State’s charter school law ruled unconstitutional

Justices say qualifications for status as 'common' schools are not met

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OLYMPIA — The Washington Supreme Court ruled Friday that the state’s voter-approved charter-school law is unconstitutional, throwing the new school year into chaos for about 1,200 pupils enrolled in the system.

In a 6-3 ruling, the high court said charter schools do not qualify as “common” schools under Washington’s Constitution and cannot receive public funding intended for those traditional public schools.

“The Supreme Court has affirmed what we’ve said all along – charter schools steal money from our existing classrooms, and voters have no say in how these charter schools spend taxpayer funding,” Kim Mead, president of the Washington Education Association, said in a written statement.

The decision, which came nearly a year after oral arguments in the case, did not specify what will happen to the charter schools that are already open or the students who attend them. Instead, the justices sent the case back to King County Superior Court “for an appropriate order.”

“Our inquiry is not concerned with the merits or demerits of charter schools,” Chief Justice Barbara Madsen wrote for the majority. “Whether charter schools would enhance our state’s public school system or appropriately address perceived shortcomings of that system are issues for the legislature and the voters. The issue for this court is what are the requirements of the constitution.”

In 2012, state voters passed Initiative 1240, making Washington the 42nd state to approve charter schools. The measure provided for the opening of as many as 40 charter schools within five years.

The first opened at the start of the past school year. This school year, eight more have opened, with classes beginning over the past few weeks. The schools are in Spokane, Tacoma, Kent, Highline and Seattle.

Citing a Washington Supreme Court ruling from 1909, Madsen said the charter schools are not common schools because they are controlled by a charter school board — not by local voters.

She said she saw no reason to overturn that precedent, and she further rebuffed an argument from the state that the charter schools could be paid for from the general fund rather than money specifically intended for public schools.

She was joined in the ruling by Justices Charles Johnson, Charles Wiggins, Mary Yu, Debra Stephens and Susan Owens.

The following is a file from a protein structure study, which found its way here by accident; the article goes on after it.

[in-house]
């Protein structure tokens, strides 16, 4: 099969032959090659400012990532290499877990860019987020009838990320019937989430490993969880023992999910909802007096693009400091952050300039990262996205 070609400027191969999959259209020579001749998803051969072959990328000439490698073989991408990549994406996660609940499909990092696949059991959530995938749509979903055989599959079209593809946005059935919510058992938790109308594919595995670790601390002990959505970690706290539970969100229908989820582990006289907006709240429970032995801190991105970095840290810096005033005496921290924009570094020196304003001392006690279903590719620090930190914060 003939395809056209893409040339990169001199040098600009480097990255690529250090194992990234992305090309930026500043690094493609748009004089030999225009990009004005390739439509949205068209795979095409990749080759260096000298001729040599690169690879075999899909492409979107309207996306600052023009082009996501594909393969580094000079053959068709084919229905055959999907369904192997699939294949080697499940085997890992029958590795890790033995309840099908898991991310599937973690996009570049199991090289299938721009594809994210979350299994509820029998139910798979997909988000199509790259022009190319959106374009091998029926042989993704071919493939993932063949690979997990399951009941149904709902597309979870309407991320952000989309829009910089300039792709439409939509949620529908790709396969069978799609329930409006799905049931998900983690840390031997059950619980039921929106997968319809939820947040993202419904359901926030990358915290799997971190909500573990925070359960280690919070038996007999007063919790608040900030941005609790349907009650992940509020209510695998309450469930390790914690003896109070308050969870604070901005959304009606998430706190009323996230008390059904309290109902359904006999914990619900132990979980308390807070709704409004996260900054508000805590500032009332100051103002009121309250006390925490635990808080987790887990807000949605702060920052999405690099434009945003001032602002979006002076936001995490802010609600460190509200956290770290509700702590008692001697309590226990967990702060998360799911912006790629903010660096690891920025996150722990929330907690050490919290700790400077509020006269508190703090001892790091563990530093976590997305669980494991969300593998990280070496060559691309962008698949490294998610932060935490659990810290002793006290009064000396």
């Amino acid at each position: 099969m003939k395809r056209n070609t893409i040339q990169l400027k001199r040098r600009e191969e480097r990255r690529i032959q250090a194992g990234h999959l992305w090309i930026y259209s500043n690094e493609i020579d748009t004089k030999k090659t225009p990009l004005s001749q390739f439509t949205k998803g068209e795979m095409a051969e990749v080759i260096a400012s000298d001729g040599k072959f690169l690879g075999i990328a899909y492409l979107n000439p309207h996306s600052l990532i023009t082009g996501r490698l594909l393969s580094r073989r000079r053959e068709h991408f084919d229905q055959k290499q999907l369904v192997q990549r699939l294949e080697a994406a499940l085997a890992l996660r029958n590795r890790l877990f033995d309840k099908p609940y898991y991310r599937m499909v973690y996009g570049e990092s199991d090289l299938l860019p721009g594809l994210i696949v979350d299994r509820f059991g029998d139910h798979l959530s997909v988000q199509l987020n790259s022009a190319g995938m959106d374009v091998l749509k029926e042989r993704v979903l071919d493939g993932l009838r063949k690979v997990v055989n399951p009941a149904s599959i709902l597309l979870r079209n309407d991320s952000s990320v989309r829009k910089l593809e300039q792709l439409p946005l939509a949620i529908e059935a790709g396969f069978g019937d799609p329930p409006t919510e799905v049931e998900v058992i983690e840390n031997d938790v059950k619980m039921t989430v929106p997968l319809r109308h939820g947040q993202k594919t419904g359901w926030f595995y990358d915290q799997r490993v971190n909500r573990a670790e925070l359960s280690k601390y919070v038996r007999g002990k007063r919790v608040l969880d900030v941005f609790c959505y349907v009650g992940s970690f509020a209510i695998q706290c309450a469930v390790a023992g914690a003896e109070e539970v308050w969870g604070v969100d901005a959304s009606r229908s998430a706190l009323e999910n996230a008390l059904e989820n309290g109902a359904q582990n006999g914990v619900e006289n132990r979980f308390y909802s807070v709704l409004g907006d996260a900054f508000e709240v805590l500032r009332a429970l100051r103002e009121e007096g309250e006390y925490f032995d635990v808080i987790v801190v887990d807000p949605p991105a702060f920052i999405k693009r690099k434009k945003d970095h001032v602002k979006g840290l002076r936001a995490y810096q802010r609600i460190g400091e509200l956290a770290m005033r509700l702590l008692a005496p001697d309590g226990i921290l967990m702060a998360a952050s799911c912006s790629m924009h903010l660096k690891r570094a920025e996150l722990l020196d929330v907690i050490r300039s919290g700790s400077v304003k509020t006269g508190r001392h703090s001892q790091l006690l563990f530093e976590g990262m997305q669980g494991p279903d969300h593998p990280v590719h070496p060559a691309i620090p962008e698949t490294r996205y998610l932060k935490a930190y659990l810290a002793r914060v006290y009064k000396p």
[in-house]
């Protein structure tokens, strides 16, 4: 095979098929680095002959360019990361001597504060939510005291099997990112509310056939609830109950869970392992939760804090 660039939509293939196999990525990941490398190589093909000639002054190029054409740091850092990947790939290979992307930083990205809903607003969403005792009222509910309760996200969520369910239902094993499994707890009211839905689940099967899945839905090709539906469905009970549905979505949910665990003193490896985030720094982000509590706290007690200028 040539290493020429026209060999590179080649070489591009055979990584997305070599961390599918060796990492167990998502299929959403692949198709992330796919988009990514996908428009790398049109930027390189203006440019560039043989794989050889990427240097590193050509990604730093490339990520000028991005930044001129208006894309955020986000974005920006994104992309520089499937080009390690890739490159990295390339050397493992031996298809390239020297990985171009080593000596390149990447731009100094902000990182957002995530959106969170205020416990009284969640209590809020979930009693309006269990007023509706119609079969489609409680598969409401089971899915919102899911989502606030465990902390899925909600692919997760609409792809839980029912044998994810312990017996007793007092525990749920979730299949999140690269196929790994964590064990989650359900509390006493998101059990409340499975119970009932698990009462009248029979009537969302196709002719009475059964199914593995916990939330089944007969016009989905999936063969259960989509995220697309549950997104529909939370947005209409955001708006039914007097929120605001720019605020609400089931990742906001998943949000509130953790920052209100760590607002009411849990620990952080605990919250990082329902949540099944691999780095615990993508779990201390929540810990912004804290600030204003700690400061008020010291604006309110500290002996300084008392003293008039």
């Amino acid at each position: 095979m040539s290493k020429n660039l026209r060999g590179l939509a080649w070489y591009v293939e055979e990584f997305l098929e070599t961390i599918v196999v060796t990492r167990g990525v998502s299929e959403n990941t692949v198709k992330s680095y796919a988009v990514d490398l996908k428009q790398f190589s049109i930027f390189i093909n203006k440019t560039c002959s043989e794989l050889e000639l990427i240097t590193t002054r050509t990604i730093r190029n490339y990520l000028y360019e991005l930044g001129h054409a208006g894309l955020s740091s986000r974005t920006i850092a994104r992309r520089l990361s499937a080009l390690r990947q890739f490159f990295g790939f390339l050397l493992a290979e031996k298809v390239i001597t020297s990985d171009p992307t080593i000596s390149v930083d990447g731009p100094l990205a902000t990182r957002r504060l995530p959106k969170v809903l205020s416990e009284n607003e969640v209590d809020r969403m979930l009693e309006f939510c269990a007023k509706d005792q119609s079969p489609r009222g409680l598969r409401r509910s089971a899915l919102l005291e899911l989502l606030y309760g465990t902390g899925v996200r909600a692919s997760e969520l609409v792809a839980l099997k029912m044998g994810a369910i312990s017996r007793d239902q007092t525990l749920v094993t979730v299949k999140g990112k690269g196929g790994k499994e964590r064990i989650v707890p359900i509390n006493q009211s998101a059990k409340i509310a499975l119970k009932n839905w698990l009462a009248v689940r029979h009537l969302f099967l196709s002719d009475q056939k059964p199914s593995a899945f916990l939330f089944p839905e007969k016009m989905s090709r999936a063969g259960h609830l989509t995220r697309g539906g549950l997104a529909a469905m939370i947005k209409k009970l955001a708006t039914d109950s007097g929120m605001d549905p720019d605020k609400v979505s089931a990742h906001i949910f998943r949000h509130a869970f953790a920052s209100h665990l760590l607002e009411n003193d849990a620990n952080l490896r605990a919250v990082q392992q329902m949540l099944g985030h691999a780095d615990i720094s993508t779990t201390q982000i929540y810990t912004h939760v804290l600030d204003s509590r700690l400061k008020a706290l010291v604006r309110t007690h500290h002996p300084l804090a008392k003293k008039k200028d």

In a separate opinion, three justices agreed with the majority that charter schools are not common schools, but argued that the charter school law was still valid.

“Nowhere does the Act identify a source of funding, it merely states that charter schools must ‘receive funding based on student enrollment just like existing public schools,”’ wrote Justice Mary Fairhurst. “Because the Act neither identifies a source of funding nor commands the use of restricted funds to support charter schools, it withstands appellants’ facial challenge and is constitutional.”

Gov. Jay Inslee’s office and the Washington State Charter School Association, an advocacy group for the schools, said they were reviewing the ruling.

“We are reviewing the court’s opinion and will be consulting with the Office of the Attorney General,” Inslee’s spokesman, David Postman, said in an email. “The decision strikes down the voter-approved charter school system. But until we have a thorough analysis we can’t say what that means for schools operating today.”

In addition to the teachers union, the League of Women Voters, El Centro de la Raza and the Washington Association of School Administrators were among the groups challenging the law. Paul Lawrence, an attorney for the coalition, said the ruling means the charter schools can’t open unless they find another source of money.

“All I can say is that no charter school can operate as a public school, and the charter schools would need to find a different funding source than the state of Washington unless there’s some action by the state Legislature,” he said.

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Johnson reported from Seattle.